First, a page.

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Manufacture and decoration Meissen c. 1738
Crossed swords mark in cobalt blue on the unglazed underside
H. 17 cm (6¾ in.)
Work reports of Joseph Joachim Kaendler:
August 1738 (fols. 207r-208r)
“Renewed the model of Pantaloon and the woman he has beside him and put the same group into order once again for moulds to be made, because the former moulds had become unreliable through frequent use. In addition I finished a little ornamented stool that can be placed next to the figure, upon which a little dog is lying.” [Den Pantaleon Nebst seinem bey sich habenden Frauen Zimmer Verneuert und solches Groppgen zum abformen aufs Neue tüchtig gemacht. Weiln Vorige Forme Nach öfftern gebrauch Wandelbar Worden. Darzu ist noch ein Verziertes Taberettgen worauf ein Hündgen geleget, und neben die Figur gesetzet werden kann, gefertiget worden.] (U. Pietsch, Die Arbeitsberichte des Meissener Porzellanmodelleurs Johann Joachim Kändler 1706-1775, Leipzig 2002, p. 56).
Columbine is seated, wearing a blue cape lined in iron-red, a black bodice with a golden hem, and a purple skirt decorated with “Indian” floral decoration in dark purple and gold. In her right hand she is holding a mask half-painted in black, while with her left hand she is stroking the beard of Pantaloon, who is standing next to her.
Pantaloon is leaning down towards her with his right leg thrust forward and his hands clasped behind his back; he is wearing a yellow cape, blue jacket, black breeches and stockings, red pumps and a black cap. The group stands upon an irregular base of earth that is decorated with polychrome applied flowers.
This model was the second one in which Kaendler took as his subject one of the most popular themes of the commedia dell’arte: the doings of a flirtatious and high-spirited female in an encounter with a member of the opposite sex, and vice versa. Even though no longer as youthful as he once was, Pantaloon still feels the urge to win over beautiful women and makes approaches to Columbine, who is fully aware of her charms and coquettishly plucks at his beard, reminding one of the splendid scene illustrated in Gregorio Lambranzini (Neue und Curieuse Teatralische Tanz-Schule, Nuremberg 1716) in which Pandora grabs old Pantaloon’s beard in order to compel him to dance against his will.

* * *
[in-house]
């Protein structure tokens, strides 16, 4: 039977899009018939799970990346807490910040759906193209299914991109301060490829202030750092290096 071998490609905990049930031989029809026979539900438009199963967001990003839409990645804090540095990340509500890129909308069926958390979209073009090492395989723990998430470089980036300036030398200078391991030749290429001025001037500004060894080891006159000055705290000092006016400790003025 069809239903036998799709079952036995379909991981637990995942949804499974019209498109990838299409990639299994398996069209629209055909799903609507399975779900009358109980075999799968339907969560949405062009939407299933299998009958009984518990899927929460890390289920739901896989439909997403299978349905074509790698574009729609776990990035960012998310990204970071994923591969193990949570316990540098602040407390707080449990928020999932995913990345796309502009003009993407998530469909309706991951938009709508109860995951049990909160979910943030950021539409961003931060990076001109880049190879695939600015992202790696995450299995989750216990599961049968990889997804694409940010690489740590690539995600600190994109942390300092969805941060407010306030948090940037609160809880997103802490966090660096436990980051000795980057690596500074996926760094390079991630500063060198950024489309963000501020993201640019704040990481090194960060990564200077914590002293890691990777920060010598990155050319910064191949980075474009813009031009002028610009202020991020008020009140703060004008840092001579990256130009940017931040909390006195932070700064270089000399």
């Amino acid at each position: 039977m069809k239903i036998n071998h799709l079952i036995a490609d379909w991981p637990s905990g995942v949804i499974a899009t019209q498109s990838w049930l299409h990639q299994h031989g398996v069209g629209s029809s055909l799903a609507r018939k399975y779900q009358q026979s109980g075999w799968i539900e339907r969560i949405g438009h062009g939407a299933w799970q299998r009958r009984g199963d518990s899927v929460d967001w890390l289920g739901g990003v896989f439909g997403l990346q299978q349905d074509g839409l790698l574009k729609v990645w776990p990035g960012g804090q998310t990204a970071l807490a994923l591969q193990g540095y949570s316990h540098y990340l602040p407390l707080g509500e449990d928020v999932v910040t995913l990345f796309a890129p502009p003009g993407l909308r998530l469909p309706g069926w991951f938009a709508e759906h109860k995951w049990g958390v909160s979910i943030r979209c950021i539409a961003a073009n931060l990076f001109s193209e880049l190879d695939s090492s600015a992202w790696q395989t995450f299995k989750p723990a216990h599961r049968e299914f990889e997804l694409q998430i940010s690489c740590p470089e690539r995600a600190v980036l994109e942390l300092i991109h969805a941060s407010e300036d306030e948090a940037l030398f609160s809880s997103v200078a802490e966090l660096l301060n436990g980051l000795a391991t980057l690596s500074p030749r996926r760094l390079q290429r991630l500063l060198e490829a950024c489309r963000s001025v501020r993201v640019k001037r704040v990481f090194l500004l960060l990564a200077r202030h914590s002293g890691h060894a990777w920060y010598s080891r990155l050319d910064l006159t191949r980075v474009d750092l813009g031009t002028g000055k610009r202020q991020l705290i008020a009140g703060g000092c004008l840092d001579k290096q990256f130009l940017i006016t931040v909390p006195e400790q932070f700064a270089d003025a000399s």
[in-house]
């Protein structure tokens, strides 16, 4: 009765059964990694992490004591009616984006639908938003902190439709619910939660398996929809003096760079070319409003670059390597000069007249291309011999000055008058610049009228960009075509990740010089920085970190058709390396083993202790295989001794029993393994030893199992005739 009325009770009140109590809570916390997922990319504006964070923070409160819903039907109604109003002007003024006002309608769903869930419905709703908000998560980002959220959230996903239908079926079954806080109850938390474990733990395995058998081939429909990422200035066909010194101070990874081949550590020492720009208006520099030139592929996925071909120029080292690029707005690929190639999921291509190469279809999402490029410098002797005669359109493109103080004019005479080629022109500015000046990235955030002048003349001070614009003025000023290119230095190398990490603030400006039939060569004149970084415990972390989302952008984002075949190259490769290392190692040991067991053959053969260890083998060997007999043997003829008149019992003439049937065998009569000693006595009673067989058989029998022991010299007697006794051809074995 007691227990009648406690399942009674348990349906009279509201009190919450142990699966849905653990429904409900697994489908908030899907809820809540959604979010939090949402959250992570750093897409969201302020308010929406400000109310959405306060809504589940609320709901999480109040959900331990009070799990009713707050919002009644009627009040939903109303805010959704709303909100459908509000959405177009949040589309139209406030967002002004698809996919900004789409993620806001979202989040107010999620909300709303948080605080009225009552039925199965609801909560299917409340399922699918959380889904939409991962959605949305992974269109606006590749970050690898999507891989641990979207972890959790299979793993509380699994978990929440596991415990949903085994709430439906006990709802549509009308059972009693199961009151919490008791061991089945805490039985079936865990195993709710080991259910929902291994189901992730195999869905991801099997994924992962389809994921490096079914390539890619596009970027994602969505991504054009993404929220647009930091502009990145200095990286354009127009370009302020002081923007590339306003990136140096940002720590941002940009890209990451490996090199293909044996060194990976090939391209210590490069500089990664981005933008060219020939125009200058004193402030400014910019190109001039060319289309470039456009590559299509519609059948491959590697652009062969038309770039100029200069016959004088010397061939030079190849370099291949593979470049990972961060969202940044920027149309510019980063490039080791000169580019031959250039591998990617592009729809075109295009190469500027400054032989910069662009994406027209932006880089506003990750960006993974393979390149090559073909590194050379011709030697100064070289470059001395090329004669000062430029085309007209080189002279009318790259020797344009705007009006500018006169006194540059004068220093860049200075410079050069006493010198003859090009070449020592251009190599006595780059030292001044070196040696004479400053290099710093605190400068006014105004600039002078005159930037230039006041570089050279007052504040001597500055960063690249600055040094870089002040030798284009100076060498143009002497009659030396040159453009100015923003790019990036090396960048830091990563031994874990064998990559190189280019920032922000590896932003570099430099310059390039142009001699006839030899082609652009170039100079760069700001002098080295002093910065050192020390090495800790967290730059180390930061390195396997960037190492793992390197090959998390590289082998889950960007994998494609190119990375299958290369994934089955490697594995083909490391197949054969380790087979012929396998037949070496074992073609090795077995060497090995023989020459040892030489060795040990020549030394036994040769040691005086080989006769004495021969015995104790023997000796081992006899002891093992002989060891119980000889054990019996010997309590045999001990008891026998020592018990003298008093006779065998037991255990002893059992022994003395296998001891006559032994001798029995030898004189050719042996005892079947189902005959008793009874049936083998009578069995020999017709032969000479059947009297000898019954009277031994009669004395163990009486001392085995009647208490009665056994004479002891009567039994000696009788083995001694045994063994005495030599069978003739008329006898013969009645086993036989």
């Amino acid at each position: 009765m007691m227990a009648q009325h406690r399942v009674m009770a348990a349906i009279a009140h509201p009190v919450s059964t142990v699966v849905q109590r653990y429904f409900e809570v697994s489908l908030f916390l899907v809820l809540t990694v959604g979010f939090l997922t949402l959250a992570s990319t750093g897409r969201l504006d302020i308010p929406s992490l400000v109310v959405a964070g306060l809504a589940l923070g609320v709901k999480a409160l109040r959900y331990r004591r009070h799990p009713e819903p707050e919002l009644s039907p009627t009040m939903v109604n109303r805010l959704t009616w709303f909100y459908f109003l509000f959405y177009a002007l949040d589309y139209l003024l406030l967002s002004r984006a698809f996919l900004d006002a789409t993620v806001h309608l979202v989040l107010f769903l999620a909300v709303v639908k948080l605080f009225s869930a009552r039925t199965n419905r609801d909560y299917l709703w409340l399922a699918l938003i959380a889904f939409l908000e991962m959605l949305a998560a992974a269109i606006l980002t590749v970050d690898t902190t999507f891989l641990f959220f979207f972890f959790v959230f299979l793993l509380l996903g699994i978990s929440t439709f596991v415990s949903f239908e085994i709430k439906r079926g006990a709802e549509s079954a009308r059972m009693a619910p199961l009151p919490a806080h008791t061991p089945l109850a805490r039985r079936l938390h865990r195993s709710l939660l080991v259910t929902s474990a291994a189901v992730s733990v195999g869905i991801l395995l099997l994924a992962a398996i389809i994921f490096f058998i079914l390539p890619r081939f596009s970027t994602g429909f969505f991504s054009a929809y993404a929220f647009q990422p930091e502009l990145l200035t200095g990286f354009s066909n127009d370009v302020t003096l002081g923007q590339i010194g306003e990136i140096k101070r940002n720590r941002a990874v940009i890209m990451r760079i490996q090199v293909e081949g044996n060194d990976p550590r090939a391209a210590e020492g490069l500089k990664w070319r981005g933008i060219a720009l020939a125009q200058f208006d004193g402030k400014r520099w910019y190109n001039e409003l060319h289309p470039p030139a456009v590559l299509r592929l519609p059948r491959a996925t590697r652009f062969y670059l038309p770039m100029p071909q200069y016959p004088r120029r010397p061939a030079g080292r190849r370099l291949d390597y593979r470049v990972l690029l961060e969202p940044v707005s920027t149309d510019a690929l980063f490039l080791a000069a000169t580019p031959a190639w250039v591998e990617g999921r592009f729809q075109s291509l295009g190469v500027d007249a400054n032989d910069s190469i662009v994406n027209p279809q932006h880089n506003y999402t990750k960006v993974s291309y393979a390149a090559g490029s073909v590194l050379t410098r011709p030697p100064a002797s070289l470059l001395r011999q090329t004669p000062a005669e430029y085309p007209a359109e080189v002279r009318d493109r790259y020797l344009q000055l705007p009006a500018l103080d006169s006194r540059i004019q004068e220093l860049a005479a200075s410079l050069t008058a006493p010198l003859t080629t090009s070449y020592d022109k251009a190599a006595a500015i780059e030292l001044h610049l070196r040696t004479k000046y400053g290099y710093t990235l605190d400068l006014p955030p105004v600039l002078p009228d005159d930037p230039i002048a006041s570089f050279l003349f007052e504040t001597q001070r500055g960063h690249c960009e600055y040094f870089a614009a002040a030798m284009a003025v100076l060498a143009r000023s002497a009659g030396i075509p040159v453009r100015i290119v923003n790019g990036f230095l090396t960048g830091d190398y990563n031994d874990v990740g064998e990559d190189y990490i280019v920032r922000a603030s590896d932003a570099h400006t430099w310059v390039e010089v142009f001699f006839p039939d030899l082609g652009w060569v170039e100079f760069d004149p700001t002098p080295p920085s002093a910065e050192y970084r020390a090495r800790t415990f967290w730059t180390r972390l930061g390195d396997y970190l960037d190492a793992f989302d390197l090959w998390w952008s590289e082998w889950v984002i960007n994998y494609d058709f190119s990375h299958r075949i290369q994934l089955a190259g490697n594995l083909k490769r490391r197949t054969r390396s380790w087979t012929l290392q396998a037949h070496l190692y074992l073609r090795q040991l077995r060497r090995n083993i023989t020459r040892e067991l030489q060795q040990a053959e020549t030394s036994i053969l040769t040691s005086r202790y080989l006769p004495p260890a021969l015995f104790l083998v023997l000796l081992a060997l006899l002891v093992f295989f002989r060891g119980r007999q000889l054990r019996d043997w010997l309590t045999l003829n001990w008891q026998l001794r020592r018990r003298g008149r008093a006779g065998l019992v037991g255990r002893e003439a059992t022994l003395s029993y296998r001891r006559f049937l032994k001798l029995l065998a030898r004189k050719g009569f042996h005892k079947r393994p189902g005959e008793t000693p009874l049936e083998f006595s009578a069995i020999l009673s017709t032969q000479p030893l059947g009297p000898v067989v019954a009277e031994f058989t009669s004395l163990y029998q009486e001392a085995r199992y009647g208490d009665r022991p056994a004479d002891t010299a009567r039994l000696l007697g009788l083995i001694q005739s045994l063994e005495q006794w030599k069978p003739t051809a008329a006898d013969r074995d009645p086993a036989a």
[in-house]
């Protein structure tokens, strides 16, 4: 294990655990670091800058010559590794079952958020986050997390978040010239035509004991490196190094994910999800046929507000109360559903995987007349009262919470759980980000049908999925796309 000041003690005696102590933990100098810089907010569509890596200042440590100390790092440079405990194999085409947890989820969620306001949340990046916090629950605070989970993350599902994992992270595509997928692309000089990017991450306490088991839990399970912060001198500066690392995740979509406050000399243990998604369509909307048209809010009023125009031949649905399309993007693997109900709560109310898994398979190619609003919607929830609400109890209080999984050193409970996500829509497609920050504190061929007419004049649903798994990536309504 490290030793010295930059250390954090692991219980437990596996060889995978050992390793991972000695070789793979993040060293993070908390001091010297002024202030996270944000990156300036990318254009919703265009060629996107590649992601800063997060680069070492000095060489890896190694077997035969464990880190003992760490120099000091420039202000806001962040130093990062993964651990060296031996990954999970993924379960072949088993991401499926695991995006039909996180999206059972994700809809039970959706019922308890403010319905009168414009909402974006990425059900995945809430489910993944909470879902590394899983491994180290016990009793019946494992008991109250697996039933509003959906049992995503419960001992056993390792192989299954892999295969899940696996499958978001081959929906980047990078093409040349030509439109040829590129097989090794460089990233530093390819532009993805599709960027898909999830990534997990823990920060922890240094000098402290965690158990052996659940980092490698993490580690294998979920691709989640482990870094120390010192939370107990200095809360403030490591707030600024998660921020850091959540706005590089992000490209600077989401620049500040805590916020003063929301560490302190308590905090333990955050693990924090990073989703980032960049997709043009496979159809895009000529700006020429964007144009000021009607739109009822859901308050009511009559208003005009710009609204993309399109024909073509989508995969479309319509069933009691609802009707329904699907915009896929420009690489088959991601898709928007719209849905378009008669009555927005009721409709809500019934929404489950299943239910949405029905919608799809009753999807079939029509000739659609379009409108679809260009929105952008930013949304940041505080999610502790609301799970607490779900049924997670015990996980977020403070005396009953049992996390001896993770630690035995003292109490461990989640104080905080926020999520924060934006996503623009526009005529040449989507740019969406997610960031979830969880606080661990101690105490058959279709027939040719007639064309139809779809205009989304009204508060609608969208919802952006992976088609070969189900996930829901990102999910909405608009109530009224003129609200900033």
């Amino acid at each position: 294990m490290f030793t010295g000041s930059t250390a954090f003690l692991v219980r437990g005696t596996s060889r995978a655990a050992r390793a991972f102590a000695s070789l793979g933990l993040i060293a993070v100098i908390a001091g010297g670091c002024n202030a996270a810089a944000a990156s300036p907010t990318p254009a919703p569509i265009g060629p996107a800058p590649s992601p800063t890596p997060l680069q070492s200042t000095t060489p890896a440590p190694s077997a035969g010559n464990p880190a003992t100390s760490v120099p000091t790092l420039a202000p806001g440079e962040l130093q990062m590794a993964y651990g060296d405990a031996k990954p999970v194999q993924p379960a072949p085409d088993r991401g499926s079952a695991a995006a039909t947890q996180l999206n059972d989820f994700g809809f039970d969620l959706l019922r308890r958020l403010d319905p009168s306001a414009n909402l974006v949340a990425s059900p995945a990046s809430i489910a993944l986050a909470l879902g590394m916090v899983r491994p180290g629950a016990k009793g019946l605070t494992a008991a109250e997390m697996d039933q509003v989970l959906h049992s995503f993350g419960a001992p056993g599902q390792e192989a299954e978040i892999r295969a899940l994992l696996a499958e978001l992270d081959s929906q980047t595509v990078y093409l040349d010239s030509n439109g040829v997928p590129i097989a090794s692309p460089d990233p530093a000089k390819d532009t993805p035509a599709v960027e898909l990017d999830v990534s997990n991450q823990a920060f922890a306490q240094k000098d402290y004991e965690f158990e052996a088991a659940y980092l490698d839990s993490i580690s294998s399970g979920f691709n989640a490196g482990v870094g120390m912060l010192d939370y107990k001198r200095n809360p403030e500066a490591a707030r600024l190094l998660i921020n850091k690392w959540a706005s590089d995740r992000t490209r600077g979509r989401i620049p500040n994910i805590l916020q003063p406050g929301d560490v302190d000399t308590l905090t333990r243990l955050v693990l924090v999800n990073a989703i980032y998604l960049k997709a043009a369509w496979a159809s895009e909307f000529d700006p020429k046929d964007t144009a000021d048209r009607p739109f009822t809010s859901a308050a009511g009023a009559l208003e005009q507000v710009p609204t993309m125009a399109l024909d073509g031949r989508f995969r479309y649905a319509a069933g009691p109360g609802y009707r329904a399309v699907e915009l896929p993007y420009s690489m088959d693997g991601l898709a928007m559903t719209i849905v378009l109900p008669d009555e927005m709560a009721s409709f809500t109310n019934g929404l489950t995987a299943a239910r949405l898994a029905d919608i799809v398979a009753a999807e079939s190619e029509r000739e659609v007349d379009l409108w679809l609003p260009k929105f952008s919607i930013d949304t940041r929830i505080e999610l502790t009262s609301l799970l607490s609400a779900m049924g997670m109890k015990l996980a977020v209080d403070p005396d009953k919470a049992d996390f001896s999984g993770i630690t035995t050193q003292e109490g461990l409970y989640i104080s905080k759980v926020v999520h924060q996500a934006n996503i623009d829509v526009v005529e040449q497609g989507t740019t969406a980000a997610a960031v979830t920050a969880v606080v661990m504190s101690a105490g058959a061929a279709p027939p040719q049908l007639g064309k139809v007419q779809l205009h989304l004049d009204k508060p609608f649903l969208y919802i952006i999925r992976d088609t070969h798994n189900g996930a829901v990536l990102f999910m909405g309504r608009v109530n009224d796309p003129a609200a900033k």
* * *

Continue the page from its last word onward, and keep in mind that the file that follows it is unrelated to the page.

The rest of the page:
The miserly Venetian merchant Pantaloon – bowing low in a courtly posture, his pointed beard stretched out to flatter the object of his courting but his left hand firmly behind his long cloak in order to safeguard his purse – is one of the most popular and most often represented figures of the Italian Comedy.
The graphic source for the present group could have been an engraving entitled “Bande der Italienischen Comoedianten” that was published in 1723 by the firm of Christoph Weigel, Nuremberg (mirror-image of the present group).
The entry in Kaendler’s work reports for August 1738 refers to the adaptation of an older, somewhat clumsy model by Kaendler, which for plausible stylistic reasons is generally dated to around 1736, and cannot be identified in his work reports.
From: G. Röbbig, John Pierpont Morgan. The Wadsworth Atheneum (Munich 2001), p. 11.
The present group is dated to 1738, the year Kaendler created the model, on account of the sharpness and clarity of its outlines, which indicate that it was manufactured with a set of moulds that had not been long in use.
Amongst the after-hours tasks performed by the Meissen former Johann Christoph Lange (1717-1779) at the end of 1738 were “12 Pantaloons with wench” [12 Stück Pantaleons mit Frauenzimmer], one of which was very likely the present example, not least because of its powerful colours, which are typical of this period when bold decoration was still the norm.
In 1741 the model was once again “completely renewed, because the moulds had been entirely ruined and were quite unusable, [völlig erneuert, weil die Forme Vorhero gäntzl. Ruinieret und unbrauchbar worden].
A similar example is preserved in the John Pierpoint Morgan Collection, Wadsworth Atheneum, Hartford (CT), published in: The Wadsworth Atheneum (Hartford 2000), p. 10, fig. 1; and a further one is published in U. Pietsch/C. Jakobsen, Frühes Meissener Porzellan. Kostbarkeiten aus deutschen Privatsammlungen (Munich 1996), p. 240, no. 194.
Johann Joachim Kaendler (1706 - 1775) A pair of tea pots in the shape of squirrels
Johann Joachim Kaendler (1706 - 1775) Pair of monkeys
Johann Joachim Kaendler (1706 - 1775) A pair of medium-size pugs
Johann Joachim Kaendler (1706 - 1775) A pair of ormolu mounted Malabar figures
Johann Joachim Kaendler (1706 - 1775) A pair of ormolu mounted beggar musicians
Johann Joachim Kaendler (1706 - 1775) Twelve figures from the Commedia dell´Arte series for Johann Adolf II. Duke of Saxe-Weissenfels (1685-1746)